Sharjah police cybercrime awareness-1658567651859
Brigadier General Abdullah Mubarak bin Amer of Sharjah Police on Thursday launched an interactive awareness programme on cybercrime and cybersecurity titled ‘Be Aware: Stop, Think, Protect’, at City Centre Al Zahia, Sharjah. Image Credit: Supplied

Sharjah: Brigadier General Abdullah Mubarak bin Amer, Deputy Commander-in-Chief of Sharjah Police, on Thursday launched an interactive awareness programme on cybercrime and cybersecurity titled ‘Be Aware: Stop, Think, Protect’, at City Centre Al Zahia, Sharjah. The initiative coincided with a similar campaign launched by the Departments of Criminal Investigation, Media and Public Relations, Sharjah Police.

Brigadier Bin Amer stressed the importance of raising public awareness on the dangers of cybercrimes and the need for ensuring cybersecurity, which is a global challenge in the light of increasing use of technology in conducting online frauds and other criminal activities.

This campaign aims to educate citizens, residents and visitors on how to guard against online threats. Colonel Omar Ahmad Abu Al Zoud, the Director of the Criminal Investigation Department at Sharjah Police, said that the ‘Be Aware’ campaign would run for a month, in cooperation with Sharjah Police’s strategic partners.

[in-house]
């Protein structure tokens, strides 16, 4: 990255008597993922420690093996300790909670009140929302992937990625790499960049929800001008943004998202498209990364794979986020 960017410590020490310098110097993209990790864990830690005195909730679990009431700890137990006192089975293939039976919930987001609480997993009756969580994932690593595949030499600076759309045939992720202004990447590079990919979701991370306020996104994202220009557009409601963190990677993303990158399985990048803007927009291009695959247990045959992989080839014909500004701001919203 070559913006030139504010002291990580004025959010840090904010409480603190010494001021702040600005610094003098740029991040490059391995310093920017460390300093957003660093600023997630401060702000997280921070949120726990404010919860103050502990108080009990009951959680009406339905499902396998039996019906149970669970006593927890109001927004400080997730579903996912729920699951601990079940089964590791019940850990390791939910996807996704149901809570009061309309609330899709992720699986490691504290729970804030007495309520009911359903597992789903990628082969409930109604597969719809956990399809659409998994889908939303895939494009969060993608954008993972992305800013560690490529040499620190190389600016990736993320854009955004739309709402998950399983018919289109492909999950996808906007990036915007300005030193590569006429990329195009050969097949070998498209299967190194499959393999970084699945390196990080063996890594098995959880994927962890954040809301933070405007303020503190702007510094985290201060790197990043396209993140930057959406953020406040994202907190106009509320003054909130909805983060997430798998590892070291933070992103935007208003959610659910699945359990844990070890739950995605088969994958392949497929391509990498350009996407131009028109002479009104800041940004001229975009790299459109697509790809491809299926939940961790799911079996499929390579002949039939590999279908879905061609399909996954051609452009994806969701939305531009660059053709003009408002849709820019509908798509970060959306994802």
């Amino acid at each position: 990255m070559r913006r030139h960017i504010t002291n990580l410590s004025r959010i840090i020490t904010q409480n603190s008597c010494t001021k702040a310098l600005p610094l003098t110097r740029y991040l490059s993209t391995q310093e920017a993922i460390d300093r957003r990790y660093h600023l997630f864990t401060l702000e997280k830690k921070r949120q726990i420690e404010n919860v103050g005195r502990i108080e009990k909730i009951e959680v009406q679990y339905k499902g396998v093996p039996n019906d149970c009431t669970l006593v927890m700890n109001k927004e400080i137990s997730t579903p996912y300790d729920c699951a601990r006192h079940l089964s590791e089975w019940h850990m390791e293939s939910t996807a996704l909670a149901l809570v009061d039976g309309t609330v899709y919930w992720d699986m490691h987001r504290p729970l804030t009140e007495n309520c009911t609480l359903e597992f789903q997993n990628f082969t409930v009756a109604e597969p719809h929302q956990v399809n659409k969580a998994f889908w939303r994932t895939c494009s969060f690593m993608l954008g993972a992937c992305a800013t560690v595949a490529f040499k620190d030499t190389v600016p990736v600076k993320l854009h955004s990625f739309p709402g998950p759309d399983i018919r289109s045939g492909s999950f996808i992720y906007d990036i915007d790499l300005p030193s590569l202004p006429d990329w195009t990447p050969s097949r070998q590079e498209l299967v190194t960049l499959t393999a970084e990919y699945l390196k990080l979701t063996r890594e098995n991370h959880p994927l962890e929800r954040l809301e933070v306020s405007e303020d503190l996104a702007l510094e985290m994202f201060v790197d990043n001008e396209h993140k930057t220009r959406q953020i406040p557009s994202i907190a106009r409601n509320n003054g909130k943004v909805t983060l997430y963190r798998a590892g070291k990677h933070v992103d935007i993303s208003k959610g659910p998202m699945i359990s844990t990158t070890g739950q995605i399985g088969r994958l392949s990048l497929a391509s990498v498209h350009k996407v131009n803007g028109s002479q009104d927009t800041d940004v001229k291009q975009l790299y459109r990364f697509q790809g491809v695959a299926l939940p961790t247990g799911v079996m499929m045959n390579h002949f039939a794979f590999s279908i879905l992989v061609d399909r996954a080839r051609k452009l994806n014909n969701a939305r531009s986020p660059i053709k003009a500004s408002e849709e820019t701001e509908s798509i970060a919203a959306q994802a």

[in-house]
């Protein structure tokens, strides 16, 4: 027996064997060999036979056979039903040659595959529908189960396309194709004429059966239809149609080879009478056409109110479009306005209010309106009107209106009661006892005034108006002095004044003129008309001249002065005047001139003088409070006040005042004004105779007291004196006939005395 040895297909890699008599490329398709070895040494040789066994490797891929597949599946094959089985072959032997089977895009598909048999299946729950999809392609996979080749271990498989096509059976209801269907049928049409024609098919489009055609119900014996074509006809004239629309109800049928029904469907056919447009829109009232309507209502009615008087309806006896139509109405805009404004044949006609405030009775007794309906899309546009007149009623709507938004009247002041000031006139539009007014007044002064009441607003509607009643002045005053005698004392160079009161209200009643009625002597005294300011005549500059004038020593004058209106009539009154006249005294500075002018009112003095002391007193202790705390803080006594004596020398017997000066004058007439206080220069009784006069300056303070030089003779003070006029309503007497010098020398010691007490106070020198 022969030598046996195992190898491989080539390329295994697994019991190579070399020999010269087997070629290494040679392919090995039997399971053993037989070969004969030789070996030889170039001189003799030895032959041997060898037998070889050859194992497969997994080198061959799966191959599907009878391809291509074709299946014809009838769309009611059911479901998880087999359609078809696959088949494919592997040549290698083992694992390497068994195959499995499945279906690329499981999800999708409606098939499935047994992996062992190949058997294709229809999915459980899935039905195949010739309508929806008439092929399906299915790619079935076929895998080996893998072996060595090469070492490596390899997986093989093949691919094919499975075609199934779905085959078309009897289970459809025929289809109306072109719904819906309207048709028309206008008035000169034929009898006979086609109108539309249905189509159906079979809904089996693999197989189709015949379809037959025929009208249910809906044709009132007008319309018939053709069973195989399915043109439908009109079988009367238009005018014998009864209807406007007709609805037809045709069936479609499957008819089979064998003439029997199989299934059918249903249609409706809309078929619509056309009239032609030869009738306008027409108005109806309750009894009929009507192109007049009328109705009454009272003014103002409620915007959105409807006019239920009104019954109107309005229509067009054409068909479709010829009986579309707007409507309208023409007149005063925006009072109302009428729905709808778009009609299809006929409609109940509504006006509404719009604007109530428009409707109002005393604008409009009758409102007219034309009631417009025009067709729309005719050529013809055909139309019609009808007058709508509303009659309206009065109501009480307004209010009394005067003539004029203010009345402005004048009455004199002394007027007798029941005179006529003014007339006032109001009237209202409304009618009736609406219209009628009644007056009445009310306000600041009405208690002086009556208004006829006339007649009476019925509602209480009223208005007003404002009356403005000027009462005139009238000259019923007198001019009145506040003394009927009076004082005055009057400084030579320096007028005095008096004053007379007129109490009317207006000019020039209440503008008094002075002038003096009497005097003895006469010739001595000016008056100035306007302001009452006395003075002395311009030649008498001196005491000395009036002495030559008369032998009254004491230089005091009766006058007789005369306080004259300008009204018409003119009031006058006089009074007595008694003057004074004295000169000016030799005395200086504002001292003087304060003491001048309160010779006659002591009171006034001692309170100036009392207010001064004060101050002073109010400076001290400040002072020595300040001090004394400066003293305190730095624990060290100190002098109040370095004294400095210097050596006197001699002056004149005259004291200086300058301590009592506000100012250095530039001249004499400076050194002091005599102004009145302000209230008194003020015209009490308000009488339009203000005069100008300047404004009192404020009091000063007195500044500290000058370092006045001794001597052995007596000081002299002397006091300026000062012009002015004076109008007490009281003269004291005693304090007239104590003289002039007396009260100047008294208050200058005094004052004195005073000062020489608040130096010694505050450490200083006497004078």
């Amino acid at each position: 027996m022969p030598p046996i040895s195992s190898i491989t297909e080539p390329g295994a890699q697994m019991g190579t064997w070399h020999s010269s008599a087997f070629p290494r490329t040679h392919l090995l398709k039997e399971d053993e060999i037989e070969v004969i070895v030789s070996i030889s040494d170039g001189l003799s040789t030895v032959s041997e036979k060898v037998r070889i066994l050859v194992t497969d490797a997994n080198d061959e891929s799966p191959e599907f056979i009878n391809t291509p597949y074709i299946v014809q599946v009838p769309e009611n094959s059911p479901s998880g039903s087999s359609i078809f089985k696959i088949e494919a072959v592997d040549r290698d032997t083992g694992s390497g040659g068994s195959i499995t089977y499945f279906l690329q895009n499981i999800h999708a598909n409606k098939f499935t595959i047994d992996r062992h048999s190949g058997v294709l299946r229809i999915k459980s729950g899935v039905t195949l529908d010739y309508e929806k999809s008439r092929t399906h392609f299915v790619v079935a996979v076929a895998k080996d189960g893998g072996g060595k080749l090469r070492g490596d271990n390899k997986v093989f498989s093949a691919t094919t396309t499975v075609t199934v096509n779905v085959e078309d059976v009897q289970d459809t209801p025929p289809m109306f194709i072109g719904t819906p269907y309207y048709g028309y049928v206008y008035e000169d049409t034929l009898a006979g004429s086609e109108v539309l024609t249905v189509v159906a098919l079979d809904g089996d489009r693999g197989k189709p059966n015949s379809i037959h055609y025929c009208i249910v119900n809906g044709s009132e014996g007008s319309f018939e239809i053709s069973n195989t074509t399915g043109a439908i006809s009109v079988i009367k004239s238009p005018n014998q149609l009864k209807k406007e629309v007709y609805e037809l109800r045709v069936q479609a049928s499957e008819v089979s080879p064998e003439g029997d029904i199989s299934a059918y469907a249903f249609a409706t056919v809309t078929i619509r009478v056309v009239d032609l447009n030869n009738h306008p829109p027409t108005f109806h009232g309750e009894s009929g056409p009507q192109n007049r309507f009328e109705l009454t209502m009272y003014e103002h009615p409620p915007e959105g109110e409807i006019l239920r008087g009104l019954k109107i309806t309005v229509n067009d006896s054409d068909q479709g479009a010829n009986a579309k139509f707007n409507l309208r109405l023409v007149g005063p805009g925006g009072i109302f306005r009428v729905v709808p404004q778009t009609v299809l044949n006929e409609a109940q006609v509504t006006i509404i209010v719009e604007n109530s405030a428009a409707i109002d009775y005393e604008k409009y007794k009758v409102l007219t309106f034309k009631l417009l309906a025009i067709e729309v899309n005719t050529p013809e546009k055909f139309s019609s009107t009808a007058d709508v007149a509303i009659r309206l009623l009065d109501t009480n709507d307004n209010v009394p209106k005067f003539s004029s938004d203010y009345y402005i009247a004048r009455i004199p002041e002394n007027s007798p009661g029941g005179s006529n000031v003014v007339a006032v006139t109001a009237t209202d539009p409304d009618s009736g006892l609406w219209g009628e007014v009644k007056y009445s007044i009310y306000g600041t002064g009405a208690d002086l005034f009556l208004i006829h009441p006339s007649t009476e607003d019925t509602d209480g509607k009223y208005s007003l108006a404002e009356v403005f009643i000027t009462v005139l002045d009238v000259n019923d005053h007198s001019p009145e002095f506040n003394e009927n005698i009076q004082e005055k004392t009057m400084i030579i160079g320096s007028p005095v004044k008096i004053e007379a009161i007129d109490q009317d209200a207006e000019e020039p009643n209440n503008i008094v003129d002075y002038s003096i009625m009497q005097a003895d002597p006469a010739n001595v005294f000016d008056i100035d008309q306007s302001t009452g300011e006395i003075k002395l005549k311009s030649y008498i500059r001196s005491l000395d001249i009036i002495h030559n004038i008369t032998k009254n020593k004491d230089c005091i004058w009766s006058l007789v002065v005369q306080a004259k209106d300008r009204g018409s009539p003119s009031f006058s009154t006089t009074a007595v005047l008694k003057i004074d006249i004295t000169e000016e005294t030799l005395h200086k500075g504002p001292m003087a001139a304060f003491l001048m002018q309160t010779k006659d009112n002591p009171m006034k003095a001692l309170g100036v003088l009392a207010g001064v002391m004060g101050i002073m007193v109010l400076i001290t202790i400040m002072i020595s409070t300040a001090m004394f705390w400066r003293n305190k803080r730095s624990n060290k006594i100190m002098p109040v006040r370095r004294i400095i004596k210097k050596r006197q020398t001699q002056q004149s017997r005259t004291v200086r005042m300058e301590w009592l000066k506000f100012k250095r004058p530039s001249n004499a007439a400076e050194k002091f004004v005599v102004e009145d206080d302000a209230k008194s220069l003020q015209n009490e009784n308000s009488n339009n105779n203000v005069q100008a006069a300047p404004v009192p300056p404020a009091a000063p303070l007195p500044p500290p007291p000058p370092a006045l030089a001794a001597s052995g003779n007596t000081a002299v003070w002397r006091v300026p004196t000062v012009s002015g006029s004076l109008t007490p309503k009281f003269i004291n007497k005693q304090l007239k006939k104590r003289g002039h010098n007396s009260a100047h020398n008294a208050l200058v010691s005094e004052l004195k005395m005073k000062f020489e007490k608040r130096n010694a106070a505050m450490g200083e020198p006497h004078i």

Meanwhile, Lieutenant Colonel Mohammad Al Khamiri, Director of the Awareness Wing at Criminal and Investigation Department, Sharjah Police, told Gulf News that while the main campaign began earlier this month all across the emirate, the ‘Be Aware: Stop, Think, Protect’ platform at City Centre Al Zahia would run from July 21-25.

According to Sharjah Police, there has been a 70 per cent increase in cybercrimes over the past two years. As part of the campaign, police officers and cybercrime specialists will meet residents and visitors at City Centre Al Zahia to advise them on how to protect themselves. The campaign is being conducted in Arabic, English, Chinese, Korean, Urdu and Russian languages. Police are also using their social media platforms to reach out to a wider online audience.